Thus Christianity, which came not to do away with the Mosaic law, still less to do away with the evils that law was given to correct, reiterates and defines the warnings and the instructions of the Old Testament on the relations of the sexes. It elevated the bond of marriage, increased the stringency of the lien, lessened the causes of divorce, and ordained the principle of monogamy, which previously had been an approved custom but not an obligatory enactment.

The precepts inculcated by the Apostles on these points, and on the sins of uncleanness, were required at a time when the weight of the examples of men high in station and eminent in intellect was thrown in favor of vicious indulgence.

The rigidity of the early Christians on these points, maintained as it was amid the temptations of a lascivious pagan state enormously wealthy and incredibly dissolute, naturally passed into austerity, and from austerity to asceticism.

They reversed the example of the Oriental nations, and instead of regarding the instincts of procreation as natural and proper when controlled and enlightened, they looked upon it as the sure proof and sign of man's moral degradation, the one greatest foe to his spiritual advancement, the peculiar stronghold of Apollyon and his imps, and that which beyond all else it behooved the seeker after righteousness to utterly crush and stamp out of his nature.

These false and exaggerated notions, the product of an ignorance of the physical nature of man, gave rise to sad results. A morbid fear of sexual excitement, a constant turning of the thoughts to dangers from this source, are precisely calculated in some temperaments to weaken and not to strengthen the resolution. There is a fatal attraction to some constitutions in the forbidden. Nititur in vetitum, nature seeks what is not allowed, and the result of overstrained terrors manifests itself occasionally in fearful scenes of violence.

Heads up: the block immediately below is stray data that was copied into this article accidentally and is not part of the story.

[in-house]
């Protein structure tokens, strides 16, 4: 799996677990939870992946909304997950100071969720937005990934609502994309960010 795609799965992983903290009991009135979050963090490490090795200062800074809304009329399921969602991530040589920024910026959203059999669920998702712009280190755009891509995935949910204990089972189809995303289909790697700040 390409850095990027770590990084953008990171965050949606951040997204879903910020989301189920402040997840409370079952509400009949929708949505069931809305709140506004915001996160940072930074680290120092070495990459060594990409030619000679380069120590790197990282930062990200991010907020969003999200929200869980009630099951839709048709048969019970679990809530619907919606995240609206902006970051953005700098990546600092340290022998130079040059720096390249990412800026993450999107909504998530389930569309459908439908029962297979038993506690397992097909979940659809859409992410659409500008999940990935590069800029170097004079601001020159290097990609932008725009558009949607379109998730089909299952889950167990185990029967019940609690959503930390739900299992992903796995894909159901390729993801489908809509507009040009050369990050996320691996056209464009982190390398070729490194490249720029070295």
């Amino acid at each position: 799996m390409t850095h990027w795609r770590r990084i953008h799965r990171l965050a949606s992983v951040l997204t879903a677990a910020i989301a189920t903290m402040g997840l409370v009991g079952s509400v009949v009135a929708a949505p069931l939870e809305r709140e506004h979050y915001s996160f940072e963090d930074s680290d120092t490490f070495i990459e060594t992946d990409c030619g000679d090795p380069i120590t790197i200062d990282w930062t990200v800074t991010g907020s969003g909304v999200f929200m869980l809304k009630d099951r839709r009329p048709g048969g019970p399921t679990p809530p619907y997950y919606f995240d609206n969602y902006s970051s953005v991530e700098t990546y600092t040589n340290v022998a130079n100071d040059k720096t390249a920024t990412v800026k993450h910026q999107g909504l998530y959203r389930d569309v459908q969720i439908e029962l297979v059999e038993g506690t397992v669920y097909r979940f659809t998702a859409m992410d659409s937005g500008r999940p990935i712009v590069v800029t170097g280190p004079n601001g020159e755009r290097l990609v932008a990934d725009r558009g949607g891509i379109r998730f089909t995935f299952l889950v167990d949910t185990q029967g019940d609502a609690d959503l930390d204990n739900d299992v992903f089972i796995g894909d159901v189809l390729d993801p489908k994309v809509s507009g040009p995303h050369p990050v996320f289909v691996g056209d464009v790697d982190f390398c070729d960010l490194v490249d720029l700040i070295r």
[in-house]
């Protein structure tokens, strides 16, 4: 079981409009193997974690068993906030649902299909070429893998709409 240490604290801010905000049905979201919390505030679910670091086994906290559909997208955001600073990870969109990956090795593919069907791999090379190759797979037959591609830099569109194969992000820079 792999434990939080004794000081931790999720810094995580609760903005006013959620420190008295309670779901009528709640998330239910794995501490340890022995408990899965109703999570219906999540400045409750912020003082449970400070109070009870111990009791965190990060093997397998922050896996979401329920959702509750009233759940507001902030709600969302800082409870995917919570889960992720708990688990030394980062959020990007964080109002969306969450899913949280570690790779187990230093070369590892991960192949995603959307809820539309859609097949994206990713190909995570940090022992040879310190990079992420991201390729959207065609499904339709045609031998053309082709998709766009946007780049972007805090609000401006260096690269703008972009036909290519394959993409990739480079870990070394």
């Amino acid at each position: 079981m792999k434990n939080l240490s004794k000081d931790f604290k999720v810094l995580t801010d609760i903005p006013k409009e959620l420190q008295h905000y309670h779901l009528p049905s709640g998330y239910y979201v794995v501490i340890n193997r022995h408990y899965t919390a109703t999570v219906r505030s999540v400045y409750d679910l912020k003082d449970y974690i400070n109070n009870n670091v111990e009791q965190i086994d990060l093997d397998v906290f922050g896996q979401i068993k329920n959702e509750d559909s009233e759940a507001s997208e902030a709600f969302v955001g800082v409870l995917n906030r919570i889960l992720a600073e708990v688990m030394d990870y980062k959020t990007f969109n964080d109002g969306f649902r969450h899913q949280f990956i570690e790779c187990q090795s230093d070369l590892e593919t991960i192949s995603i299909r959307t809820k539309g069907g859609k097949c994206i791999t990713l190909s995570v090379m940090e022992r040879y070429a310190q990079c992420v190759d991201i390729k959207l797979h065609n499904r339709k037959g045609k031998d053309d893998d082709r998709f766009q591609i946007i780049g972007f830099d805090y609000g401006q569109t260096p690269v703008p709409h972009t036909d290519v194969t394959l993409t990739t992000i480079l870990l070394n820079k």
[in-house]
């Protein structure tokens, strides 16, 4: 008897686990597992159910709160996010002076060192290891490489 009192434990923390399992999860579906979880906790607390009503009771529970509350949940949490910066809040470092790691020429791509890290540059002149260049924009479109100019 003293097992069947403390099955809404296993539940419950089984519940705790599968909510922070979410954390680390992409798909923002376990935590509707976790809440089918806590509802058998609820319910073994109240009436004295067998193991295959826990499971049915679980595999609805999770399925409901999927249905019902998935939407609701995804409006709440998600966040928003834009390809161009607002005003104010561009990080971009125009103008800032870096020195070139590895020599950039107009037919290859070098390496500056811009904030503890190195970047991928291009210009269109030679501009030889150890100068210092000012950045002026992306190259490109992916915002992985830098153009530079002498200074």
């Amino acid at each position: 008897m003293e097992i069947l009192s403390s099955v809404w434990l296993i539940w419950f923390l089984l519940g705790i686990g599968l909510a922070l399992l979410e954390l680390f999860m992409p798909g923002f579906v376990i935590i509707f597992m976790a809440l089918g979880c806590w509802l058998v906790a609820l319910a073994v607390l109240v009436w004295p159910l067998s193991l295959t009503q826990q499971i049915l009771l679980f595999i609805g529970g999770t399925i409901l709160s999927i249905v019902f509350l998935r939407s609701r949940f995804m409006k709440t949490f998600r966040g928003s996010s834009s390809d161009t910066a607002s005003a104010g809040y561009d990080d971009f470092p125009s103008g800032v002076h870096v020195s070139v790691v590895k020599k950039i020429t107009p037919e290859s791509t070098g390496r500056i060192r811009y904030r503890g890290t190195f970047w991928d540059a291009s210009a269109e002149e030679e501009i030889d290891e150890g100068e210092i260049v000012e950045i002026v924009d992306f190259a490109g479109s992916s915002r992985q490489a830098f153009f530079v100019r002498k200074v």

Mr. Lecky, in his "History of European Morals," gives some striking illustrations of the dangers of this code of morals. He remarks:-

"Most terrible at times were the struggles of young and ardent men through whose veins the hot blood of passion flowed, who were borne on the wave of enthusiasm to the life of the anchorite in the desert. In the arms of Syrian or African brides, whose soft eyes answered love with love, they might have sunk to rest; but in the lonely desert no peace could ever visit their souls. Multiplying with frantic energy the macerations of the body, beating their breasts with anguish, the tears forever streaming from their eyes, imagining themselves continually haunted by forms of deadly beauty, their struggles not unfrequently ended in insanity and suicide. When St. Pachomius and St. Palaemon were once conversing together in the desert, a young monk rushed into their presence in a distracted manner, and, convulsed with sobs, poured out his tale. A woman had entered his cell, and had seduced him, and then vanished, leaving him half dead upon the ground; then, with a wild shriek, the monk broke away, rushed across the desert till he arrived at the next village, and then leaping into the open furnace of the public baths, he perished in the flames."

This narrative is but one of numbers which could be brought forward illustrating the dangers of ignorance and prejudice on the important topics we have discussed in the present volume, and the close relations they bear to the moral part of man's nature. Here was a misguided young man crazed and driven to self-murder by the phantom which his own imagination, diseased by long dwelling upon one function of his system, had conjured up.